The information in this section provides a context for the many scientific articles that the current committee reviewed and an appreciation (albeit limited) of the collective experience of Gulf War veterans. It is compiled from many sources including Gunby (1991), Hyams et al. (1995), IOM (1995, 1996, 1999), Joellenbeck et al. (1998), Lawler et al. (1997), NIH Technology Assessment Workshop Panel (1994), PAC (1996, 1997), Persian Gulf Veterans Coordinating Board (1995), Ursano and Norwood (1996), and VA (1998).
The pace of the buildup for the Gulf War was unprecedented. Within 5 days after Iraq invaded Kuwait, the United States began moving troops into the region as part of Operation Desert Shield. By September 15, 1990, the number of American servicemembers reached 150,000 and included nearly 50,000 reservists. Within the next month, another 60,000 troops arrived in the Persian Gulf region; in November, an additional 135,000 reservists and National Guard members were called up. By February 24, 1991, more than 500,000 US troops had been deployed to the Persian Gulf region. In addition to the US troops, a coalition force of 34 member countries was eventually assembled.
The Gulf War reflected many changes from previous wars, particularly in the demographic composition of military personnel and the uncertainty of conditions for many reservists. Of the nearly 700,000 US troops who fought in Operation Desert Shield and Operation Desert Storm, almost 7% were women and about 17% (106,000) were from National Guard and reserve units. Military personnel were, overall, older than those who had participated in previous wars with a mean age of 28 years. Seventy percent of the troops were non-Hispanic/white; 23% were black, and 5% were Hispanic (Joseph, 1997). Rapid mobilization exerted substantial pressure on those who were deployed, disrupting lives, separating families, and, for reserve and National Guard units, creating uncertainty about whether jobs would be available when they returned to civilian life.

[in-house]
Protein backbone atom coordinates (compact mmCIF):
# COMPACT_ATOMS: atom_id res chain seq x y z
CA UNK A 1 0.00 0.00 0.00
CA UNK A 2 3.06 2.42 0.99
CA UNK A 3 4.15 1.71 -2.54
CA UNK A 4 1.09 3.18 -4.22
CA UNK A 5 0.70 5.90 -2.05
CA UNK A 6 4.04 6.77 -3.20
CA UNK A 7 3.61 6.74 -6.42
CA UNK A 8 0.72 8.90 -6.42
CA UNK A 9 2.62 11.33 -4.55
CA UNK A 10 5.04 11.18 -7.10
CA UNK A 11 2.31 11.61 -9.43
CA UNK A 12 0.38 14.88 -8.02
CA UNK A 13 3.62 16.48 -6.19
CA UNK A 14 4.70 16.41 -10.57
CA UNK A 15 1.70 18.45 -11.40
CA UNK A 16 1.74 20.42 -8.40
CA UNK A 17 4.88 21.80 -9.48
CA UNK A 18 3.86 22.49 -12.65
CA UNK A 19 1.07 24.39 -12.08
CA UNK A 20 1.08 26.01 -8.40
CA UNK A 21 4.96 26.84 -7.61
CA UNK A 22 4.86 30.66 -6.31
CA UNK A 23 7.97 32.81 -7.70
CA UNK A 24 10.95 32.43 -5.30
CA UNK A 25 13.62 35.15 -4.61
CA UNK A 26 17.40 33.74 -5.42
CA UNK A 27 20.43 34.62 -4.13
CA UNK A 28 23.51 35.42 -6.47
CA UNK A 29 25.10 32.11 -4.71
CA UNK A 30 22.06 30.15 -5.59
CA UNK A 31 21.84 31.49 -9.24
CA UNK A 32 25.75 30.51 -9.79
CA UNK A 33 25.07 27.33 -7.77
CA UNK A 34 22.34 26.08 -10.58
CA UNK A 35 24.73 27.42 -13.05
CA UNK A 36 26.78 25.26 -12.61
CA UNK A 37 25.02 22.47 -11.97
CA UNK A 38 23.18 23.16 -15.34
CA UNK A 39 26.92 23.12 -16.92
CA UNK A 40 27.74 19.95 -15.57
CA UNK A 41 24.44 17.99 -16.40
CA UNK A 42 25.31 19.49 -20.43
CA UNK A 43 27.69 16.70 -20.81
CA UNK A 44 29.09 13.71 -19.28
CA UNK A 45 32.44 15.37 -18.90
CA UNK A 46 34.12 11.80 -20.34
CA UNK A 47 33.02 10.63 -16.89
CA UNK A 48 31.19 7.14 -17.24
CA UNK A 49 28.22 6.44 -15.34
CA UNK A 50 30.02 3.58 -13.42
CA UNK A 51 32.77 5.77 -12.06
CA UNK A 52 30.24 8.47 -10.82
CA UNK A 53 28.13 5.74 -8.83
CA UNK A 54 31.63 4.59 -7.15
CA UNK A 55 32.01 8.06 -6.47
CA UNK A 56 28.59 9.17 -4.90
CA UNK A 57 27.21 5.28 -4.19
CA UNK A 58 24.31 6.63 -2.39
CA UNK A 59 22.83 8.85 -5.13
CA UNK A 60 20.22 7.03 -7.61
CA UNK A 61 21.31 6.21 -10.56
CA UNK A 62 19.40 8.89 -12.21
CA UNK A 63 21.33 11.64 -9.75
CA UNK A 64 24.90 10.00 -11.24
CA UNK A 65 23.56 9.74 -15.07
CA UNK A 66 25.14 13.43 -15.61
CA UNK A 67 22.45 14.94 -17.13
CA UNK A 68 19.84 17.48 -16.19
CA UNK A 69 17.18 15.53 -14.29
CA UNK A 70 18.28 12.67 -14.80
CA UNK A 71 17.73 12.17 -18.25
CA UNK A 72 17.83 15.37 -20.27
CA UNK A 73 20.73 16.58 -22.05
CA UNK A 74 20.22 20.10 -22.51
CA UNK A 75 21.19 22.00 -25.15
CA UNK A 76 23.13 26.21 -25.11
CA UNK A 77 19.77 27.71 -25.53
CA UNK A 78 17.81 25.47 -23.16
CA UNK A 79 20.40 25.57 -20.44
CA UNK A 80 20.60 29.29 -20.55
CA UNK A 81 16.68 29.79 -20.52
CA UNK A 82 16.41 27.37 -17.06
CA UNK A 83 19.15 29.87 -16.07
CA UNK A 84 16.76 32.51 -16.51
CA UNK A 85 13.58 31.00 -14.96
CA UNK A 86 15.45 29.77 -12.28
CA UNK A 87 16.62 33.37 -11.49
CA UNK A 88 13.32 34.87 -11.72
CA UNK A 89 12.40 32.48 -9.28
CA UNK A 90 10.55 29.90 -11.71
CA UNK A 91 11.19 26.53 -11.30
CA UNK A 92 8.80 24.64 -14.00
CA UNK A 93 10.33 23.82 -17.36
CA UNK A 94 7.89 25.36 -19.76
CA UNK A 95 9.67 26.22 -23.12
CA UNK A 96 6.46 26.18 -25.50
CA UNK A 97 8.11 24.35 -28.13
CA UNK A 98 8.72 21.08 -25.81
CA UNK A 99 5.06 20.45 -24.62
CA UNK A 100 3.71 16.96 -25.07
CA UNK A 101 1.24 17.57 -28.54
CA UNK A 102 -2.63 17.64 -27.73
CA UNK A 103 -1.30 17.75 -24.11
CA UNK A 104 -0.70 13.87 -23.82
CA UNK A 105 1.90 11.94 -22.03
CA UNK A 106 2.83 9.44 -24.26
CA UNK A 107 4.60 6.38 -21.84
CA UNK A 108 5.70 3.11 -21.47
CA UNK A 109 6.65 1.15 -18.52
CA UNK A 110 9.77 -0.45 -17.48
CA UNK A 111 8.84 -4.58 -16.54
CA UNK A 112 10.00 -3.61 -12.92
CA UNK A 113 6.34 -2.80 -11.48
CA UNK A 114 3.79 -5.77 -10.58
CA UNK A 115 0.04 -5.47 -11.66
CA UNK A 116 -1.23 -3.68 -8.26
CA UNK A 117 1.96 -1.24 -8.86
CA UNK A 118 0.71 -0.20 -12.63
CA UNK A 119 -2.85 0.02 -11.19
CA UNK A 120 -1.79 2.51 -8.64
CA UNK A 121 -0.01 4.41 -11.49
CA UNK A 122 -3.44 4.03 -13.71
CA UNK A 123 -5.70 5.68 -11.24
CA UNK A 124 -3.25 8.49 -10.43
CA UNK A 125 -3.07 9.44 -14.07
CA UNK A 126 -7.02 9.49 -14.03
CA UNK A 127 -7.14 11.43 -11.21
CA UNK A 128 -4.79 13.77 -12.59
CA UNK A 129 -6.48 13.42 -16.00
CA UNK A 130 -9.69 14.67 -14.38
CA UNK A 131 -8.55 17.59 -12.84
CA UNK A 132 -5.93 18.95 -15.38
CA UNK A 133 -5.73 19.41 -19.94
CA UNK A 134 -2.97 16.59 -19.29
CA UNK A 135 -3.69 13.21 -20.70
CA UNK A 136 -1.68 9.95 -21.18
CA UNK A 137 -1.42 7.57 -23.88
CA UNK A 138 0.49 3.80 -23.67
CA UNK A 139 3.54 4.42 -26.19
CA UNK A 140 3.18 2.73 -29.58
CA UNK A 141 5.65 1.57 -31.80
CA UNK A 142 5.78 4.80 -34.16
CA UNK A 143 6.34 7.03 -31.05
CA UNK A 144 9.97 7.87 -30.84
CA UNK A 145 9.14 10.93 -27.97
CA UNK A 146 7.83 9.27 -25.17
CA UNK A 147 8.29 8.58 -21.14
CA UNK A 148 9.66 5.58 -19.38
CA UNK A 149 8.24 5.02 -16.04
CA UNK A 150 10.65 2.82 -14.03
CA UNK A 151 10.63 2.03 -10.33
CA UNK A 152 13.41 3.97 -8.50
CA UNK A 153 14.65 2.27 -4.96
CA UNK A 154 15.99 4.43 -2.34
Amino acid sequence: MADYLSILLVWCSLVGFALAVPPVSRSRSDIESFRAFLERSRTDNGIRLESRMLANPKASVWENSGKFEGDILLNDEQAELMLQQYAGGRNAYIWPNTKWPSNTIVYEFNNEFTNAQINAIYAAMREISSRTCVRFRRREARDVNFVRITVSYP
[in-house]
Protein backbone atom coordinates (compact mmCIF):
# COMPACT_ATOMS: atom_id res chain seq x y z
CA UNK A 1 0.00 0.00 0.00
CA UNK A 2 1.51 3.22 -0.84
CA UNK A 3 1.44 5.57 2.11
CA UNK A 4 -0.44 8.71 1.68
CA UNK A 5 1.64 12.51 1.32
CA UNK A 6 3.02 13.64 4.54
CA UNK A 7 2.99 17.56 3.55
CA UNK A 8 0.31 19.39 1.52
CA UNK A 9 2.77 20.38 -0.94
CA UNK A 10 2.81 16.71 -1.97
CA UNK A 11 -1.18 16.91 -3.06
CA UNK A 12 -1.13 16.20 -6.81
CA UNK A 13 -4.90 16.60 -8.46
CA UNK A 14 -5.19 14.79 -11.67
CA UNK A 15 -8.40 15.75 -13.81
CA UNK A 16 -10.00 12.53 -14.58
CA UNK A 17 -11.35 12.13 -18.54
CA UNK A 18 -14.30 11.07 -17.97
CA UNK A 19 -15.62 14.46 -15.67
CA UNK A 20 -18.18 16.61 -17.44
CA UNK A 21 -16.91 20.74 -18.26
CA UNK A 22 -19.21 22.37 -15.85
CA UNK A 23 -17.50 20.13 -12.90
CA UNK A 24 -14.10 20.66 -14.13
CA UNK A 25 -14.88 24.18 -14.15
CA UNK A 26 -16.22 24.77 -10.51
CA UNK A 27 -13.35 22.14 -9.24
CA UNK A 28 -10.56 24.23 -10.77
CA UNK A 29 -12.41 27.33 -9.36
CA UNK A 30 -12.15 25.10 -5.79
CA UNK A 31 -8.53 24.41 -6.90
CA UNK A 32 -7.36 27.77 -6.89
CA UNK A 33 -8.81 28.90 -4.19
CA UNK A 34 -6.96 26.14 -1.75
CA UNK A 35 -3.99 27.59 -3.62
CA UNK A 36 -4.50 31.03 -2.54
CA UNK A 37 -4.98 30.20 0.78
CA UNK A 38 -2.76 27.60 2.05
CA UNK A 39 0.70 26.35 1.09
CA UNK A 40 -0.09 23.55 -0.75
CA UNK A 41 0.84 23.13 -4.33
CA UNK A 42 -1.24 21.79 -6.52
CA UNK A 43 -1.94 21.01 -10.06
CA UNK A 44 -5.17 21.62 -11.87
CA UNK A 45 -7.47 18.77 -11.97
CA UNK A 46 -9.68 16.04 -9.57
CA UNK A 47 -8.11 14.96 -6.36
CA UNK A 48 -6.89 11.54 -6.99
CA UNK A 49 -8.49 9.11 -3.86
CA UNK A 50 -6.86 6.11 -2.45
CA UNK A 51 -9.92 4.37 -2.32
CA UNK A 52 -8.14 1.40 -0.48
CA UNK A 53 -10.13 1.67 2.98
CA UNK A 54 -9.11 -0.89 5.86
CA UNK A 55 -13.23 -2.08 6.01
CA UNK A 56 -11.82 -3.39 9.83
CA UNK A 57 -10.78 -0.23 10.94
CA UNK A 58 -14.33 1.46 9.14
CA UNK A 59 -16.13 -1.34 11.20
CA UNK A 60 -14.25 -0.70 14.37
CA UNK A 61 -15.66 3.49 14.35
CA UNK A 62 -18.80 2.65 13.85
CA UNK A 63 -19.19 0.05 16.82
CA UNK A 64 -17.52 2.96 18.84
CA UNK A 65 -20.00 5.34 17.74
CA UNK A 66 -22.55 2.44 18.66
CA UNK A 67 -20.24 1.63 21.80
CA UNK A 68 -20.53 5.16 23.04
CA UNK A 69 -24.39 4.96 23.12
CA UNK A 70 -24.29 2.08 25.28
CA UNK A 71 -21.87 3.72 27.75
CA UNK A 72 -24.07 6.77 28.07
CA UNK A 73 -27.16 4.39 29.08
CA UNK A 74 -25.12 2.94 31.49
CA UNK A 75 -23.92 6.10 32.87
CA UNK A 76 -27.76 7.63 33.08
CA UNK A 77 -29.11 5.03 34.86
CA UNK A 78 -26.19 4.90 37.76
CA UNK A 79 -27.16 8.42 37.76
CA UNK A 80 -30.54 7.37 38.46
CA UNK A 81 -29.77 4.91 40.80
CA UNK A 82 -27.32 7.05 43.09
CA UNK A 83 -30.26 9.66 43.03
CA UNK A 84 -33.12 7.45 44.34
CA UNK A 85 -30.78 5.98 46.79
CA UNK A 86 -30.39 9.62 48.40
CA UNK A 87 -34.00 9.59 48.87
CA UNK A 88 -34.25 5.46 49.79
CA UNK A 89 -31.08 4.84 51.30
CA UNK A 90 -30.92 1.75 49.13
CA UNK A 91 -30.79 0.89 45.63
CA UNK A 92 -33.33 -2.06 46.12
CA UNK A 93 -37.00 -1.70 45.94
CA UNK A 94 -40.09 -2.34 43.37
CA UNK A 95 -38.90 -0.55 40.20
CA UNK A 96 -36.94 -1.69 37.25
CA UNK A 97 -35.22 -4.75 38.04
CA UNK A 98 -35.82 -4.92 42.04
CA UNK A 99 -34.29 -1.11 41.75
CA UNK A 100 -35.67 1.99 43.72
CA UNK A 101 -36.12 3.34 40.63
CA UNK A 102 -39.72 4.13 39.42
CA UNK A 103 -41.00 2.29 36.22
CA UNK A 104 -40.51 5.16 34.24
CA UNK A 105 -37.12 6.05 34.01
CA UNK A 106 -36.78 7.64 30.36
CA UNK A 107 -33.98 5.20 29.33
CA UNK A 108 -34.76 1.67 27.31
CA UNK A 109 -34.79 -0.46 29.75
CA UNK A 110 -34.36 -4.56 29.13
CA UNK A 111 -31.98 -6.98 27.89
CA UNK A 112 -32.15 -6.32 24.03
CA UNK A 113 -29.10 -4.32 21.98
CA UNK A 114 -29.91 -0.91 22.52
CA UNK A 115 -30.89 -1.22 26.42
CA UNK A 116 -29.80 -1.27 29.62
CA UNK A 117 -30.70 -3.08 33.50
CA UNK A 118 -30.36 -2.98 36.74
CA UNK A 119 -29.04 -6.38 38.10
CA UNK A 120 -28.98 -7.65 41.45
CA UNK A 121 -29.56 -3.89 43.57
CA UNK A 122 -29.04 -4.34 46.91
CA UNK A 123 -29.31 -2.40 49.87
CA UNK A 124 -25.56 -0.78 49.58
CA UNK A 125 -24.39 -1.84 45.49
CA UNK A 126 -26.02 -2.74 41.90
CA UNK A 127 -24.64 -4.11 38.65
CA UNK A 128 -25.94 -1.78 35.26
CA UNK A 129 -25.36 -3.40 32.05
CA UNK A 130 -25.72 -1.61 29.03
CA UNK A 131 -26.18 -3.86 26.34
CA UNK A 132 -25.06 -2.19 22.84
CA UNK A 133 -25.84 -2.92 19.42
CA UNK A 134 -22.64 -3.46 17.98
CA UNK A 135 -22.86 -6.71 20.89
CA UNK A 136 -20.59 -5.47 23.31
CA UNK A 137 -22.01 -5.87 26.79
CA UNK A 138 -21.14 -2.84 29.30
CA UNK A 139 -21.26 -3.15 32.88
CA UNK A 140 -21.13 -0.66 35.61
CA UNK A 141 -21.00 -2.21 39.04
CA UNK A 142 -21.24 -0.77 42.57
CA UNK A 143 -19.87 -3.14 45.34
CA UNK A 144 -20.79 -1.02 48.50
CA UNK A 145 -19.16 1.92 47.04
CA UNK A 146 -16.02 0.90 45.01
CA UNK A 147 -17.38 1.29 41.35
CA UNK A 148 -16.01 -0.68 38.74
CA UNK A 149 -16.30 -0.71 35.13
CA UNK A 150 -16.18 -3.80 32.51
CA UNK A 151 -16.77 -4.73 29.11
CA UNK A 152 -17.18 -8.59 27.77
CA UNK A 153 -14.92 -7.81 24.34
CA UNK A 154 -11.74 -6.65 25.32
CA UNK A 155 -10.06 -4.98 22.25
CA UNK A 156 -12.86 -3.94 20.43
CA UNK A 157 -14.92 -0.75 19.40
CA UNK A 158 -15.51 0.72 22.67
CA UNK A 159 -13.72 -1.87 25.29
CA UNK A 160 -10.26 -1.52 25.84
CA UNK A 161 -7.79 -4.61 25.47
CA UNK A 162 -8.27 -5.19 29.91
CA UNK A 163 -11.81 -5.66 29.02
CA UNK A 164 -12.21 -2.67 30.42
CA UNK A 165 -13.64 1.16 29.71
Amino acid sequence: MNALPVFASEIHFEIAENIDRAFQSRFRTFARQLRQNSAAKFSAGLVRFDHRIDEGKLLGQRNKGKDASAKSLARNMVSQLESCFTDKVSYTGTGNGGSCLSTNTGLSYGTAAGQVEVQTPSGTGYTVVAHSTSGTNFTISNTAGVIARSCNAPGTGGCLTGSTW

Combat troops were crowded into warehouses and tents on arrival in the gulf region and then often moved to isolated desert locations. Most troops lived in tents and slept on cots lined up side by side, affording virtually no privacy or quiet. Sanitation was often primitive, with strains on latrines and communal washing facilities. Hot showers were infrequent, the interval between laundering uniforms was sometimes long, and desert flies were a constant nuisance, as were scorpions and snakes. Military personnel worked long hours and had narrowly restricted outlets for relaxation. Troops were ordered not to fraternize with local people, and alcoholic drinks were prohibited in deference to religious beliefs in the host countries. A mild, traveler’s type of diarrhea affected more than half of the troops in some units. Fresh fruits and vegetables from neighboring countries were identified as the cause and were removed from the diet. Thereafter, the diet consisted mostly of packaged foods and bottled water.
For the first 2 months of troop deployment (August and September 1990) the weather was extremely hot, with air temperatures as high as 115°F and sand temperatures reaching 150°F. Except for coastal regions, the relative humidity was less than 40%. Troops had to drink large quantities of water to prevent dehydration. Although the summers were hot and dry, temperatures in winter (December-March) were low, with wind-chill temperatures at night dropping to well below freezing. Wind and blowing sand made protection of skin and eyes imperative. Goggles and sunglasses helped somewhat, but visibility was often poor.
Environmental and Chemical Exposures
The most visually dramatic environmental event of the Gulf War was the smoke from more than 750 oil-well fires in Kuwait. Smoke plumes from individual fires rose and combined to form giant plumes that could be seen for hundreds of kilometers. As noted in Volume 4, it has
been difficult to correlate veterans’ self-reports of exposure to the smoke with dispersion models based on troop location information (IOM, 2006b). There were additional potential sources of exposure to petroleum-based combustion products. Kerosene, diesel, and leaded gasoline were used in unvented tent heaters, cooking stoves, and portable generators. Exposures to tent-heater emissions were not specifically documented, but a simulation study was conducted after the war to determine exposure (Cheng et al., 2001). Petroleum products, including diesel fuels, were also used to suppress sand and dust, and petroleum fuels were used to aid in the burning of waste and trash.
Pesticides, including dog flea collars, were widely used by troops in the Persian Gulf to combat the region’s ubiquitous insect and rodent populations, and although guidelines for use were strict, there were many reports of misuse. The pesticides used included methyl carbamates, organophosphates, pyrethroids, and chlorinated hydrocarbons. The use of those pesticides is covered in several reports (for example, DoD, 2001; RAND, 2000); however, objective information regarding individual levels of pesticide exposure is generally not available, and reports by individual veterans as to their use of and possible exposure to pesticides are subject to considerable recall bias.